The California Department of Education and State Board of Education are now accepting applications for reviewers for the 2018 Science Instructional Materials Adoption. The application deadline is 3:00 pm, July 21, 2017. The application is comprehensive, so don’t wait until the last minute to apply.

On Tuesday, May 9, 2017, State Superintendent Tom Torlakson forwarded this recruitment letter to county and district superintendents and charter school administrators.

Review panel members will evaluate instructional materials for use in kindergarten through grade eight, inclusive, that are aligned with the California Next Generation Science Content Standards for California Public Schools (CA NGSS). Learn More…

Written by California Science Teachers Association

California Science Teachers Association

CSTA represents science educators statewide—in every science discipline at every grade level, Kindergarten through University.

Lessons Learned from the NGSS Early Implementer Districts

Posted: Monday, May 8th, 2017

On March 31, 2017, Achieve released two documents examining some lessons learned from the California K-8 Early Implementation Initiative. The initiative began in August 2014 and was developed by the K-12 Alliance at WestEd, with close collaborative input on its design and objectives from the State Board of Education, the California Department of Education, and Achieve.

Eight (8) traditional school districts and two (2) charter management organizations were selected to participate in the initiative, becoming the first districts in California to implement the Next Generation Science Standards (NGSS). Those districts included Galt Joint Union Elementary, Kings Canyon Joint Unified, Lakeside Union, Oakland Unified, Palm Springs Unified, San Diego Unified, Tracy Joint Unified, Vista Unified, Aspire, and High Tech High.

To more closely examine some of the early successes and challenges experienced by the Early Implementer LEAs, Achieve interviewed nine of the ten participating districts and compiled that information into two resources, focusing primarily on professional learning and instructional materials. Learn More…

Written by California Science Teachers Association

California Science Teachers Association

CSTA represents science educators statewide—in every science discipline at every grade level, Kindergarten through University.

Using Online Simulations to Support the NGSS in Middle School Classrooms

Posted: Monday, May 8th, 2017

by Lesley Gates, Loren Nikkel, and Kambria Eastham

Middle school teachers in Kings Canyon Unified School District (KCUSD), a CA NGSS K-8 Early Implementation Initiative district, have been diligently working on transitioning to the Next Generation Science Standards (NGSS) integrated model for middle school. This year, the teachers focused on building their own knowledge of the Science and Engineering Practices (SEPs). They have been gathering and sharing ideas at monthly collaborative meetings as to how to make sure their students are not just learning about science but that they are actually doing science in their classrooms. Students should be planning and carrying out investigations to gather data for analysis in order to construct explanations. This is best done through hands-on lab experiments. Experimental work is such an important part of the learning of science and education research shows that students learn better and retain more when they are active through inquiry, investigation, and application. A Framework for K-12 Science Education (2011) notes, “…learning about science and engineering involves integration of the knowledge of scientific explanations (i.e., content knowledge) and the practices needed to engage in scientific inquiry and engineering design. Thus the framework seeks to illustrate how knowledge and practice must be intertwined in designing learning experiences in K-12 Science Education” (pg. 11).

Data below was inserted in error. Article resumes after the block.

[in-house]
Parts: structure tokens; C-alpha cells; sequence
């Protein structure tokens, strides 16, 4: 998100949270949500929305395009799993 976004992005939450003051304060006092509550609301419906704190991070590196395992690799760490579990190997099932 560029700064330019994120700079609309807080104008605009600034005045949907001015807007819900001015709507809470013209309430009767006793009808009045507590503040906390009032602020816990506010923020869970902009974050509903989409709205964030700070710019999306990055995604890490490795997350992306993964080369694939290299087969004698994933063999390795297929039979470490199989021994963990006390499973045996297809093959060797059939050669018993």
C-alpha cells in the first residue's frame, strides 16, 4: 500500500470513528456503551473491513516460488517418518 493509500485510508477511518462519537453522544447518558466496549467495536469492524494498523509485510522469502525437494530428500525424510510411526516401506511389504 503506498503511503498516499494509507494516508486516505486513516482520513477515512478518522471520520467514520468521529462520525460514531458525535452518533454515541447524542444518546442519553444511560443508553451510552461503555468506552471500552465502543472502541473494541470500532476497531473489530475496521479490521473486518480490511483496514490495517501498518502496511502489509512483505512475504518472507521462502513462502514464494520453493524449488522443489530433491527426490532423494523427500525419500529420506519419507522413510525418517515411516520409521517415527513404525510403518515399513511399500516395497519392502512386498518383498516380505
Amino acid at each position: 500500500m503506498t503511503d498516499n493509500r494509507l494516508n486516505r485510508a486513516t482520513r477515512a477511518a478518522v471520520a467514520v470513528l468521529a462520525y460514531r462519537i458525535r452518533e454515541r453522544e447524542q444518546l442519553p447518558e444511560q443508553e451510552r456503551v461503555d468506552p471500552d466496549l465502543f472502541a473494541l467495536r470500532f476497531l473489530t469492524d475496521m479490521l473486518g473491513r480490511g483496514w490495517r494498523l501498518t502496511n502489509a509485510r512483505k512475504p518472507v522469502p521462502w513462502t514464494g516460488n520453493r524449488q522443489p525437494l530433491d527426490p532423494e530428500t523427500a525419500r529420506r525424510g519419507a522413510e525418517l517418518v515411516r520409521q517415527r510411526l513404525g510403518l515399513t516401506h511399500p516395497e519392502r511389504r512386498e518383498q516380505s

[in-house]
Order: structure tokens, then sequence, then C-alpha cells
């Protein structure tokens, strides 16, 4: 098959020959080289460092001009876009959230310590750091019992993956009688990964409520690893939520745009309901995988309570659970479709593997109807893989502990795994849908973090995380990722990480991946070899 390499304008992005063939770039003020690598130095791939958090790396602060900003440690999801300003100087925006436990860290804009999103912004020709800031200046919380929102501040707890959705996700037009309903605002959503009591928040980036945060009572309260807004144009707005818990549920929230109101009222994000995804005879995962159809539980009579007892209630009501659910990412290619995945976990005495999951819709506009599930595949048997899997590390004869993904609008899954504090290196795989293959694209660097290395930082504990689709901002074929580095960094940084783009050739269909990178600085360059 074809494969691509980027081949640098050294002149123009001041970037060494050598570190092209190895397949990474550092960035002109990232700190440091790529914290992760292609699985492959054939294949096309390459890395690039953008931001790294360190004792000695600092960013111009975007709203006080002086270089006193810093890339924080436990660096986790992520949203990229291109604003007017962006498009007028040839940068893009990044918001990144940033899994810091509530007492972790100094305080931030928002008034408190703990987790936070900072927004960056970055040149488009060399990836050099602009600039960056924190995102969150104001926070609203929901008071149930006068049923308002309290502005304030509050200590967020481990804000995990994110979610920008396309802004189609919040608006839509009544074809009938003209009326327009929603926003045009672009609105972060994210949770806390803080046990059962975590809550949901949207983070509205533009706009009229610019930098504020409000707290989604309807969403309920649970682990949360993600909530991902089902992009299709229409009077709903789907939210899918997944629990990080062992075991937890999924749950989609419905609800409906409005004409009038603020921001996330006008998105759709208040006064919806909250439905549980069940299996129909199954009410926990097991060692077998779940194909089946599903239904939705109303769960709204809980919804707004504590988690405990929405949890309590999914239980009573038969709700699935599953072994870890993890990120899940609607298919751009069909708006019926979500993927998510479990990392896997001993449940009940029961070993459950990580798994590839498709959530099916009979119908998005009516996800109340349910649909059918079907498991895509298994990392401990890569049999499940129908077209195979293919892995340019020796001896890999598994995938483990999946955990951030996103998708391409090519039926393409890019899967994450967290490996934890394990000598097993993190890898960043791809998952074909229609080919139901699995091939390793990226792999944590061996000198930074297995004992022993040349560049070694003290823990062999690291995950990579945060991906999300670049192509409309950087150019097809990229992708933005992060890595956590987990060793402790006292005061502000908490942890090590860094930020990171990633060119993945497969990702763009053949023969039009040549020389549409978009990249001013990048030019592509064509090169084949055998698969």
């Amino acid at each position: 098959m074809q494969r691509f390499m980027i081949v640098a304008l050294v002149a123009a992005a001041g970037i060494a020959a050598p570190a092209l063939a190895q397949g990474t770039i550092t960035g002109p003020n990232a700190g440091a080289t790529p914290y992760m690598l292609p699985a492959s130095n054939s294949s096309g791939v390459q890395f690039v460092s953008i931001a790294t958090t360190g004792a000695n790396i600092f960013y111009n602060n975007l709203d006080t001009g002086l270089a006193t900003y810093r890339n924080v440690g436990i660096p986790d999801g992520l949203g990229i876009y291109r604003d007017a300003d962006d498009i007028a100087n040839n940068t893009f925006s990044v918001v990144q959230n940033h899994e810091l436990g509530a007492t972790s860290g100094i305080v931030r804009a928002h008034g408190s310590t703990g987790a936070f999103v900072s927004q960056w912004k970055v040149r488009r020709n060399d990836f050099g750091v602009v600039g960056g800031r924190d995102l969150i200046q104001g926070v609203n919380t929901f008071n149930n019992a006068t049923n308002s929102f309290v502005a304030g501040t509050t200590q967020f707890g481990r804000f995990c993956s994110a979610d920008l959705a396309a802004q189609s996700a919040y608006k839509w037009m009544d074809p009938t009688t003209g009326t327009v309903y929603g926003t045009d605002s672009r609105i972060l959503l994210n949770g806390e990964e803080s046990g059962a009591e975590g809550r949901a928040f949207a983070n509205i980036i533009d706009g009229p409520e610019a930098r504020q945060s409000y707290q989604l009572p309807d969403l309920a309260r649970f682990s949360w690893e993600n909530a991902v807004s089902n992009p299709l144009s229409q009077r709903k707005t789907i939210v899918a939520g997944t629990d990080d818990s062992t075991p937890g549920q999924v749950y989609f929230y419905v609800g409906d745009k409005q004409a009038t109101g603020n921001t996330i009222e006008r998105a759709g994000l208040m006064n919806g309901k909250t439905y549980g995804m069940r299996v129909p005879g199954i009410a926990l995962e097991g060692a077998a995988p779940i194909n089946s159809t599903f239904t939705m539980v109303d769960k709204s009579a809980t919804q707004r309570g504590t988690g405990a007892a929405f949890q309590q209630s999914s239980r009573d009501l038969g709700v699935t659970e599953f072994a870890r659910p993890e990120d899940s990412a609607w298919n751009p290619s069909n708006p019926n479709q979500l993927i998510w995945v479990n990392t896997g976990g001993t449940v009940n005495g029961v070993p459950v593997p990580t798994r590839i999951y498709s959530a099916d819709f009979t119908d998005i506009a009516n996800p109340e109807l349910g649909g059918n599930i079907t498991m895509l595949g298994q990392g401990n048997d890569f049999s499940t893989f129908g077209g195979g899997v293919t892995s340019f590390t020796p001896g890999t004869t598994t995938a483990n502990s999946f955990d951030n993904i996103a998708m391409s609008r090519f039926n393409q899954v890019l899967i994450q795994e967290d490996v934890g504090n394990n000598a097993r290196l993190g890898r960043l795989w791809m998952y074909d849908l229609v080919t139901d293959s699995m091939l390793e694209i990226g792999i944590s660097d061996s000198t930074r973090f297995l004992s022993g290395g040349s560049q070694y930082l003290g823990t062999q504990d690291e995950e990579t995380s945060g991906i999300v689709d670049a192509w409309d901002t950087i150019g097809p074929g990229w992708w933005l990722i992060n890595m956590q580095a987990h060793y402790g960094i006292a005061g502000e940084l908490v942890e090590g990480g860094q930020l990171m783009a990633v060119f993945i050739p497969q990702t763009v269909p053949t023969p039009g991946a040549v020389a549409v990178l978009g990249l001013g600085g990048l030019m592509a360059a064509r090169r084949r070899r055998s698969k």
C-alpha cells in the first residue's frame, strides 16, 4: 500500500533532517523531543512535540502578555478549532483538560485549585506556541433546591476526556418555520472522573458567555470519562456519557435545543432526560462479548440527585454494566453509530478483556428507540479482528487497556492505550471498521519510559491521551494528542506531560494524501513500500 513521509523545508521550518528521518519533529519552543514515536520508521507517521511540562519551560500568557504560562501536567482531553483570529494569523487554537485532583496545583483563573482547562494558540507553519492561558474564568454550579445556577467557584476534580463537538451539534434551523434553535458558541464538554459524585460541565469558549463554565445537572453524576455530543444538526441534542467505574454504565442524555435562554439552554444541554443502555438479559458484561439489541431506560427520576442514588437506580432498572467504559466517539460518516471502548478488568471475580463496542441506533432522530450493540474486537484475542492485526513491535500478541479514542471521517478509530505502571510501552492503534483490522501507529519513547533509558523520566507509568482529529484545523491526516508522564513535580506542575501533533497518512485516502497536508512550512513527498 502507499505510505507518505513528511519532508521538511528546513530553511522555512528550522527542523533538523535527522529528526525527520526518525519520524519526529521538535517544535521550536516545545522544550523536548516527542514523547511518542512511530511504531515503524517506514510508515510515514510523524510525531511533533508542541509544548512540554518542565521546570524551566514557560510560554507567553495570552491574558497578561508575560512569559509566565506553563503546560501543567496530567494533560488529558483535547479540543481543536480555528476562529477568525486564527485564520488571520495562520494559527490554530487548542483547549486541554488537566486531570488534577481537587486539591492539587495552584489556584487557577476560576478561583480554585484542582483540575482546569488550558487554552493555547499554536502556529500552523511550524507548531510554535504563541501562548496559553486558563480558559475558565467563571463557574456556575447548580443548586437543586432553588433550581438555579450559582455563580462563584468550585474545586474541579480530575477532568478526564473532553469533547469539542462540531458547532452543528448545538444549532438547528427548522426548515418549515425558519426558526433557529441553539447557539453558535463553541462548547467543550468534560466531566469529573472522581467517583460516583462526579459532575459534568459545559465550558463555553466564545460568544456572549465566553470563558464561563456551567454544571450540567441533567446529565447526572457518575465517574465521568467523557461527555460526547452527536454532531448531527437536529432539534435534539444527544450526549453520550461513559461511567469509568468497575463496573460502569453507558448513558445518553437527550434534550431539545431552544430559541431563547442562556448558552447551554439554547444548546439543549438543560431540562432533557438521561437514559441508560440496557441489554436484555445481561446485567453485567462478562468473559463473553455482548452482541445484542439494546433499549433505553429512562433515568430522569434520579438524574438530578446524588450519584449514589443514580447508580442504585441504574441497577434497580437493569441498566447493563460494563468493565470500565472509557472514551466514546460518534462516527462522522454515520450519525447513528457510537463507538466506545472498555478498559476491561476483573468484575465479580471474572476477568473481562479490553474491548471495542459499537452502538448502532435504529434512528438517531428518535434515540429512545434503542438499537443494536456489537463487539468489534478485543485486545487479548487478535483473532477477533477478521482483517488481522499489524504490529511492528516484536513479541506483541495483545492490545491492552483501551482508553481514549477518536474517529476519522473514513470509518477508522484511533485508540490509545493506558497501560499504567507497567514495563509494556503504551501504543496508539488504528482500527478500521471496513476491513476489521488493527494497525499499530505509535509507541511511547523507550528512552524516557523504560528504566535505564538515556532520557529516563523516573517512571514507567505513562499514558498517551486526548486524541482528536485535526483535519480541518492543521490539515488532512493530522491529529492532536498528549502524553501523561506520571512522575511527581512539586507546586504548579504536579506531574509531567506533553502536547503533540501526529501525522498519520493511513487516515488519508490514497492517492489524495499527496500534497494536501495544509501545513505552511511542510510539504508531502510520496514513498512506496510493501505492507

Many middle school teachers in KCUSD are facing challenges as they begin implementing these student-driven, inquiry-based NGSS science experiences in their classrooms. First, many of the middle school classrooms at our K-8 school sites are not designed as science labs. Learn More…

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Written by NGSS Early Implementer

NGSS Early Implementer

In 2015 CSTA began to publish a series of articles written by teachers participating in the NGSS Early Implementation Initiative. This article was written by an educator(s) participating in the initiative. CSTA thanks them for their contributions and for sharing their experience with the science teaching community.

Celestial Highlights: May – July 2017

Posted: Monday, May 8th, 2017

May Through July 2017 with Web Resources for the Solar Eclipse of August 21, 2017

by Robert C. Victor. Twilight sky maps by Robert D. Miller. Graphs of planet rising and setting times by Jeffrey L. Hunt.

In spring and summer 2017, Jupiter is the most prominent “star” in the evening sky, and Venus, even brighter, rules the morning. By mid-June, Saturn rises at a convenient evening hour, allowing both giant planets to be viewed well in early evening until Jupiter sinks low in late September. The Moon is always a crescent in its monthly encounters with Venus, but is full whenever it appears near Jupiter or Saturn in the eastern evening sky opposite the Sun. (In 2017, Full Moon is near Jupiter in April, Saturn in June.) At intervals of 27-28 days thereafter, the Moon appears at a progressively earlier phase at each pairing with the outer planet until its final conjunction, with Moon a thin crescent, low in the west at dusk. You’ll see many beautiful events by just following the Moon’s wanderings at dusk and dawn in the three months leading up to the solar eclipse. Learn More…

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Written by Robert Victor

Robert Victor

Robert C. Victor was Staff Astronomer at Abrams Planetarium, Michigan State University. He is now retired and enjoys providing skywatching opportunities for school children in and around Palm Springs, CA. Robert is a member of CSTA.